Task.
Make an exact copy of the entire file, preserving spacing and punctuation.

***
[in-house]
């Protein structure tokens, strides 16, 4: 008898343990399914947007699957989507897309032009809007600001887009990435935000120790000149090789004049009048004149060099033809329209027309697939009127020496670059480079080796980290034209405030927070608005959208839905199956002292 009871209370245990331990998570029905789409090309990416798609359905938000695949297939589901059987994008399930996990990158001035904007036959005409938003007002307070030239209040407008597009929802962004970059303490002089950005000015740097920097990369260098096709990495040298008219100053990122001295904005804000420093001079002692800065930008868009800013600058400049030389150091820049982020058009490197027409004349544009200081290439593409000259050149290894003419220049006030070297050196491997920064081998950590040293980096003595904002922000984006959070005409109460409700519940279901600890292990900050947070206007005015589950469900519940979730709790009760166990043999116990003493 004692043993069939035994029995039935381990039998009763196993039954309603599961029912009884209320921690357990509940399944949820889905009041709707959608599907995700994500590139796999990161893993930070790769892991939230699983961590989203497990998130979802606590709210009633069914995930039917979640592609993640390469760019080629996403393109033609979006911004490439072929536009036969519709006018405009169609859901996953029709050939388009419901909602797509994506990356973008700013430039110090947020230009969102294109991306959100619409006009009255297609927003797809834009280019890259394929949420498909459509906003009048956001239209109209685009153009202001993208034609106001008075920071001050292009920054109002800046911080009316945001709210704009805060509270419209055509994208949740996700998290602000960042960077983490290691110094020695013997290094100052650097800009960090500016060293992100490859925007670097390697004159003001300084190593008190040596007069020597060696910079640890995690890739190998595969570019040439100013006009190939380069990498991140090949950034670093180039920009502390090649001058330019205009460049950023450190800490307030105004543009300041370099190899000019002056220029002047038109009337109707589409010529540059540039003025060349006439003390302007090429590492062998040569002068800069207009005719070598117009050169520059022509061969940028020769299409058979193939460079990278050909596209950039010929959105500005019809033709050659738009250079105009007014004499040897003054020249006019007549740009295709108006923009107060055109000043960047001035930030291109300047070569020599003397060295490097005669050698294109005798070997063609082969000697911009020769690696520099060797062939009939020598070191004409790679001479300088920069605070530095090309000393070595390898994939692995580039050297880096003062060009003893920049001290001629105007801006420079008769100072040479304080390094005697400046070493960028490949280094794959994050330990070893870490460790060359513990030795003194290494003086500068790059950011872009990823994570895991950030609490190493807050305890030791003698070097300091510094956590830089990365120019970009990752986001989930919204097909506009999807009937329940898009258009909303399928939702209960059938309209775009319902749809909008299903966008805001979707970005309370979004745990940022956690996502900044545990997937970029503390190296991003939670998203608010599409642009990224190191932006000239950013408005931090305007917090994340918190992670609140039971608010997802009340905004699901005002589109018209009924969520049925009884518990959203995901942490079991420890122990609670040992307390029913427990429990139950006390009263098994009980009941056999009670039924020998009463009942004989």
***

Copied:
[in-house]
């Protein structure tokens, strides 16, 4: 008898343990399914947007699957989507897309032009809007600001887009990435935000120790000149090789004049009048004149060099033809329209027309697939009127020496670059480079080796980290034209405030927070608005959208839905199956002292 009871209370245990331990998570029905789409090309990416798609359905938000695949297939589901059987994008399930996990990158001035904007036959005409938003007002307070030239209040407008597009929802962004970059303490002089950005000015740097920097990369260098096709990495040298008219100053990122001295904005804000420093001079002692800065930008868009800013600058400049030389150091820049982020058009490197027409004349544009200081290439593409000259050149290894003419220049006030070297050196491997920064081998950590040293980096003595904002922000984006959070005409109460409700519940279901600890292990900050947070206007005015589950469900519940979730709790009760166990043999116990003493 004692043993069939035994029995039935381990039998009763196993039954309603599961029912009884209320921690357990509940399944949820889905009041709707959608599907995700994500590139796999990161893993930070790769892991939230699983961590989203497990998130979802606590709210009633069914995930039917979640592609993640390469760019080629996403393109033609979006911004490439072929536009036969519709006018405009169609859901996953029709050939388009419901909602797509994506990356973008700013430039110090947020230009969102294109991306959100619409006009009255297609927003797809834009280019890259394929949420498909459509906003009048956001239209109209685009153009202001993208034609106001008075920071001050292009920054109002800046911080009316945001709210704009805060509270419209055509994208949740996700998290602000960042960077983490290691110094020695013997290094100052650097800009960090500016060293992100490859925007670097390697004159003001300084190593008190040596007069020597060696910079640890995690890739190998595969570019040439100013006009190939380069990498991140090949950034670093180039920009502390090649001058330019205009460049950023450190800490307030105004543009300041370099190899000019002056220029002047038109009337109707589409010529540059540039003025060349006439003390302007090429590492062998040569002068800069207009005719070598117009050169520059022509061969940028020769299409058979193939460079990278050909596209950039010929959105500005019809033709050659738009250079105009007014004499040897003054020249006019007549740009295709108006923009107060055109000043960047001035930030291109300047070569020599003397060295490097005669050698294109005798070997063609082969000697911009020769690696520099060797062939009939020598070191004409790679001479300088920069605070530095090309000393070595390898994939692995580039050297880096003062060009003893920049001290001629105007801006420079008769100072040479304080390094005697400046070493960028490949280094794959994050330990070893870490460790060359513990030795003194290494003086500068790059950011872009990823994570895991950030609490190493807050305890030791003698070097300091510094956590830089990365120019970009990752986001989930919204097909506009999807009937329940898009258009909303399928939702209960059938309209775009319902749809909008299903966008805001979707970005309370979004745990940022956690996502900044545990997937970029503390190296991003939670998203608010599409642009990224190191932006000239950013408005931090305007917090994340918190992670609140039971608010997802009340905004699901005002589109018209009924969520049925009884518990959203995901942490079991420890122990609670040992307390029913427990429990139950006390009263098994009980009941056999009670039924020998009463009942004989």